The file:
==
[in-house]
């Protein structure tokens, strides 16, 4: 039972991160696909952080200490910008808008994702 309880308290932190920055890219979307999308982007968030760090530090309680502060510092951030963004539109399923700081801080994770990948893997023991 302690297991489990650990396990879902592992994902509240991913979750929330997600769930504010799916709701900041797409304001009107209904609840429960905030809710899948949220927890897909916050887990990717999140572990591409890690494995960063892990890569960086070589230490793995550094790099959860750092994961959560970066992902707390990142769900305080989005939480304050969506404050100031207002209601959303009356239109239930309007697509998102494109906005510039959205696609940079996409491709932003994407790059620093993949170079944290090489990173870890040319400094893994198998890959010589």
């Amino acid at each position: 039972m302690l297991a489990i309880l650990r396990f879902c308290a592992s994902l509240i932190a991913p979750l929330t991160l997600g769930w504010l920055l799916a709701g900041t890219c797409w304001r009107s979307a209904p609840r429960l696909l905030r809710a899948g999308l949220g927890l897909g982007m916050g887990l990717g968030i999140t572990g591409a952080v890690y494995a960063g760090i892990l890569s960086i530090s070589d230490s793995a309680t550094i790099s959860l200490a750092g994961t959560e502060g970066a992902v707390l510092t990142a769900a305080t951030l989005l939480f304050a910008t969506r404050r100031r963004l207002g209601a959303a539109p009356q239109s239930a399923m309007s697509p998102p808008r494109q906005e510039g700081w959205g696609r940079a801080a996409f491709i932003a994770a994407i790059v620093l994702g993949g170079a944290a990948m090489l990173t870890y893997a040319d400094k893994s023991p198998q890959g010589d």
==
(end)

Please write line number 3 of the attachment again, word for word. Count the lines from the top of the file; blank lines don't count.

């Amino acid at each position: 039972m302690l297991a489990i309880l650990r396990f879902c308290a592992s994902l509240i932190a991913p979750l929330t991160l997600g769930w504010l920055l799916a709701g900041t890219c797409w304001r009107s979307a209904p609840r429960l696909l905030r809710a899948g999308l949220g927890l897909g982007m916050g887990l990717g968030i999140t572990g591409a952080v890690y494995a960063g760090i892990l890569s960086i530090s070589d230490s793995a309680t550094i790099s959860l200490a750092g994961t959560e502060g970066a992902v707390l510092t990142a769900a305080t951030l989005l939480f304050a910008t969506r404050r100031r963004l207002g209601a959303a539109p009356q239109s239930a399923m309007s697509p998102p808008r494109q906005e510039g700081w959205g696609r940079a801080a996409f491709i932003a994770a994407i790059v620093l994702g993949g170079a944290a990948m090489l990173t870890y893997a040319d400094k893994s023991p198998q890959g010589d």